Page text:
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Professional, Released On Cassette And ADFS 1D00 Disc


Game Type : Quiz Program Compatible With ANSWER BACK Files; Ages 6-11

Author : Keith Spence

Standalone Release(s) : 1984: AB JUNIOR QUIZ, Kosmos, 9.95 (Tape) 12.95 (Disc)

Compilation Release(s) : None

Stated compatibility : Electron

Actual compatibility : Electron, BBC B, B+ and Master 128

Supplier : KOSMOS, 1 Pilgrims Close, Harlington, Dunstable,

BEDFORDSHIRE LU5 6LX. Tel: 05255 3942/5406

Disc compatibility : ADFS 1D00, CDFS 1D00, DFS 1D00




Instructions currently unavailable.



Instructions' Source : ANSWER BACK JUNIOR QUIZ (Kosmos) Back and Inner Inlay


Review (Electron User)

This series of programs was first designed for the over twelves. This latest version is for 6 to 11-year-olds and contains a completely new range of topics. On the cassette are the master program and fifteen files of questions each containing fifty programs on the particular topic.

Topics included on the tape include: nature, music and nursery rhymes, lucky dip, famous people, science, the British Isles, word fun, around the world, brain strainers, games and sport, books and poetry, fun-sums, TV, films and theatre, spelling and take your chance.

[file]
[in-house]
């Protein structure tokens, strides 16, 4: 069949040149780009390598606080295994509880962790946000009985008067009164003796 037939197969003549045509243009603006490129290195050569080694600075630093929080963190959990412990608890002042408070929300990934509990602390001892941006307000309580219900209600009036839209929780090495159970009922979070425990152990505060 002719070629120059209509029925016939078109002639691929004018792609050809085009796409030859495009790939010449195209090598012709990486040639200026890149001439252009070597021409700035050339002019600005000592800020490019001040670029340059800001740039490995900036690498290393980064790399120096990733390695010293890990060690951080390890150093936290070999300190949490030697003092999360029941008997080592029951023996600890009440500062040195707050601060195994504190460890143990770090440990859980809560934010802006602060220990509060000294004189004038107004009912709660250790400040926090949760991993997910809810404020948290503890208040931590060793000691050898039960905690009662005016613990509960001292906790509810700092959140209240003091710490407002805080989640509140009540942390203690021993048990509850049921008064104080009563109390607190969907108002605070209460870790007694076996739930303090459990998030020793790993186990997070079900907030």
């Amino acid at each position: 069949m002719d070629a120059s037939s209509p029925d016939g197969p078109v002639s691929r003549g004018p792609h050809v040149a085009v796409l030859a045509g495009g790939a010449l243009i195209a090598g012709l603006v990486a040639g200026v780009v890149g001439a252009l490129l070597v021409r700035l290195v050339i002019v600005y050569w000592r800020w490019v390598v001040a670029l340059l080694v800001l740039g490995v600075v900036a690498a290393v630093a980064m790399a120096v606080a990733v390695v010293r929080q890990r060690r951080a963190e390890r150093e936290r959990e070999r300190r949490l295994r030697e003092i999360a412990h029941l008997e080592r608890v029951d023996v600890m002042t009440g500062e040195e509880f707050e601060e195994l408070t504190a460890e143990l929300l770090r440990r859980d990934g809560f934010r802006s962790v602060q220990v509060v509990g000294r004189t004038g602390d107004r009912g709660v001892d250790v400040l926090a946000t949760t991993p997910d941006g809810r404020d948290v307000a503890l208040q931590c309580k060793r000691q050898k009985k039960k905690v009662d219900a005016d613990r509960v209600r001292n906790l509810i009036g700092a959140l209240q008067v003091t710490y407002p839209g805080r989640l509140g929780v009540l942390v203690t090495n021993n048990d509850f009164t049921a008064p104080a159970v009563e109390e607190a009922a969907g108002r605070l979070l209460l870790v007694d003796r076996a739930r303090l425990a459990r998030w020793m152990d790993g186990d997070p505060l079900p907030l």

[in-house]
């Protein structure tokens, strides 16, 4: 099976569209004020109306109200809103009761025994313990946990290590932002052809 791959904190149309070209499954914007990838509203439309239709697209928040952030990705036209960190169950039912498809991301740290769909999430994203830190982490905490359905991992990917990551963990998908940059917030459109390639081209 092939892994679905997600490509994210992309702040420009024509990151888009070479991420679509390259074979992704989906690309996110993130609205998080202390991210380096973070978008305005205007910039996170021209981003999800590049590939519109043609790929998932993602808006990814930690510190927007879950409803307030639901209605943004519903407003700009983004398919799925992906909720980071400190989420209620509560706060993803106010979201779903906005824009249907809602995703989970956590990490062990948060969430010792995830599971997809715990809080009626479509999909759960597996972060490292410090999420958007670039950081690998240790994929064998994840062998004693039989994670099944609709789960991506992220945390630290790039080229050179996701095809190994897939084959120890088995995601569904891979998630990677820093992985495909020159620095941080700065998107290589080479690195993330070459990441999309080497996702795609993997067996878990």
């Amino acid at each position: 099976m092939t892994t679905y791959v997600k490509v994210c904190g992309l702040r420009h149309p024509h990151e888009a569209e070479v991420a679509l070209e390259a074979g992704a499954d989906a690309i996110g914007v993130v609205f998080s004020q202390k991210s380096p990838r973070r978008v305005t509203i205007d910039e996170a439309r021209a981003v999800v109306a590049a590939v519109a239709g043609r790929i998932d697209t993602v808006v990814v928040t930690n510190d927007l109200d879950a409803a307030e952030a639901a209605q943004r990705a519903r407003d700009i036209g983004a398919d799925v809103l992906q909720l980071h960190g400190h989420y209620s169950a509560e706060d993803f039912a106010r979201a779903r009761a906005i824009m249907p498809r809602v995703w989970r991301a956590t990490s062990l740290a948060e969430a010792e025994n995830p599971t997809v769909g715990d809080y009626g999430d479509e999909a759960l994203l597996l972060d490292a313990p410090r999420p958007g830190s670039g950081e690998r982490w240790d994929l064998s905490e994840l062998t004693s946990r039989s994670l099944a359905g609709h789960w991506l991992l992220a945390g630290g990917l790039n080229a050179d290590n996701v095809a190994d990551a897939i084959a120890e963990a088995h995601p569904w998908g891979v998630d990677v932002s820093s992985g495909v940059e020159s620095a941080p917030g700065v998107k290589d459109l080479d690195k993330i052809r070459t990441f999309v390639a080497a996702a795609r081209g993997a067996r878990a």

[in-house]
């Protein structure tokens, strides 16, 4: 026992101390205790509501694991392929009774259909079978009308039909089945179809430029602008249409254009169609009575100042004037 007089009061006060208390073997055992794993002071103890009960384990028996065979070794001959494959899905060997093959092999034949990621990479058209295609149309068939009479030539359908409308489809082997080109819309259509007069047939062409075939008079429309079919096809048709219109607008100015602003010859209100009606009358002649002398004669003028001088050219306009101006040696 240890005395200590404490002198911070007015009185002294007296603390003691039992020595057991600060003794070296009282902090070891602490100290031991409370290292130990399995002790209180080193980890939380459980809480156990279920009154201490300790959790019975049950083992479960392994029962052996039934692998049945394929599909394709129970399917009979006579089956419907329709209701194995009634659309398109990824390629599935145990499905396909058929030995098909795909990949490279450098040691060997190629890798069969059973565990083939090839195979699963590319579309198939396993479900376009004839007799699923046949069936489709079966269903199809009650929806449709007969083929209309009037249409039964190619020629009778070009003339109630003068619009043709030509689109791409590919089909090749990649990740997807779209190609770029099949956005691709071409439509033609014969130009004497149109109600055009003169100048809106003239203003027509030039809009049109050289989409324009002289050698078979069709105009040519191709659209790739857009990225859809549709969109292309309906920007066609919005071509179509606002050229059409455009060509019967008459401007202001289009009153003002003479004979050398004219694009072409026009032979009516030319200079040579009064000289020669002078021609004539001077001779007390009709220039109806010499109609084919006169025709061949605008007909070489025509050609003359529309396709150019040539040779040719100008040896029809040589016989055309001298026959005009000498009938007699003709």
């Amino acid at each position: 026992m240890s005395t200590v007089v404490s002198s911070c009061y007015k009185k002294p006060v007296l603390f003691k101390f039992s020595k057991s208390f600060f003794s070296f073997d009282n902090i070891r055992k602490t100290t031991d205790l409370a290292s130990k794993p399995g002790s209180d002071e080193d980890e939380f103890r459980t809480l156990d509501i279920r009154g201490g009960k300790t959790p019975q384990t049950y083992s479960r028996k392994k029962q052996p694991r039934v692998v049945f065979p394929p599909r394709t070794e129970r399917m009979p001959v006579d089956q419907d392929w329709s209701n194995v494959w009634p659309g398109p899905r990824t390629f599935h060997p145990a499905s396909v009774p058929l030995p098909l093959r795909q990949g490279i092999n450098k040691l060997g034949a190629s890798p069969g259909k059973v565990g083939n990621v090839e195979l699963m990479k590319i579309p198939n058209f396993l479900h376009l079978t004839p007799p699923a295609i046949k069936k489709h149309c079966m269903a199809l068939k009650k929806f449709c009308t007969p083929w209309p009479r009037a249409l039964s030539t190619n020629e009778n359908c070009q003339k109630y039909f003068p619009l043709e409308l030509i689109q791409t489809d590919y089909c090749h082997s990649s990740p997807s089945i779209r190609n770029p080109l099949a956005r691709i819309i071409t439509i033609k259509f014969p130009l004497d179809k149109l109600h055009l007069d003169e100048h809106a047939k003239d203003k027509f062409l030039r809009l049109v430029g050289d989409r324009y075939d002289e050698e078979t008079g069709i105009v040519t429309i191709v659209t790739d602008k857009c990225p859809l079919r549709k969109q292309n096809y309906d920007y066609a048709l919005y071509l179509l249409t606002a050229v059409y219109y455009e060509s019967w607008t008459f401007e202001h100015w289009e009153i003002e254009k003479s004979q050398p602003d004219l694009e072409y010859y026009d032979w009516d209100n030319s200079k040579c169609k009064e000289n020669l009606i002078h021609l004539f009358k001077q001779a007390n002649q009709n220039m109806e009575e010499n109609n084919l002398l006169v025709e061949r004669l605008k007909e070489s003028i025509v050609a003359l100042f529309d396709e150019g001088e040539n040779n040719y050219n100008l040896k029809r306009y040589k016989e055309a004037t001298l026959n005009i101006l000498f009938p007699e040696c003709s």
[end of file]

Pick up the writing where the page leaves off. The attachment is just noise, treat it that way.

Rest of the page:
The master program not only presents the questions on file but enables the user to create their own files. This is an excellent piece of software for the home and school. It can be modified and expanded to meet the demands of the individual user.

The various options have very clear and specific instructions and can be used by someone not familiar with the inner workings of a computer. They offer a flexibility not often found in such programs. The child user also experiences a well constructed screen format with a variety that continues to stimulate.

All questions are stored in the file with four answers - one answer correct, the others wrong. This enables the computer to present three different types of questions:

* Multiple choice - the user presses A, B, C or D.
* True or false - one answer appears, the user says whether it is correct or not.
* Complete the answer - the user has to fill in the missing letters.

In a fourth option, the computer presents a selection of different types of questions.

If an answer is correct then the user has the opportunity of saving the princess by dropping from the hot air balloon a sandbag to land on top of the dragon.

This encourages children who don't like answering questions alone. My experience has been that the killing of dragons is not necessary but it does not distract from the quiz itself. This is an excellent package and it should find its way into many homes and schools.

John Woollard, ELECTRON USER 1.12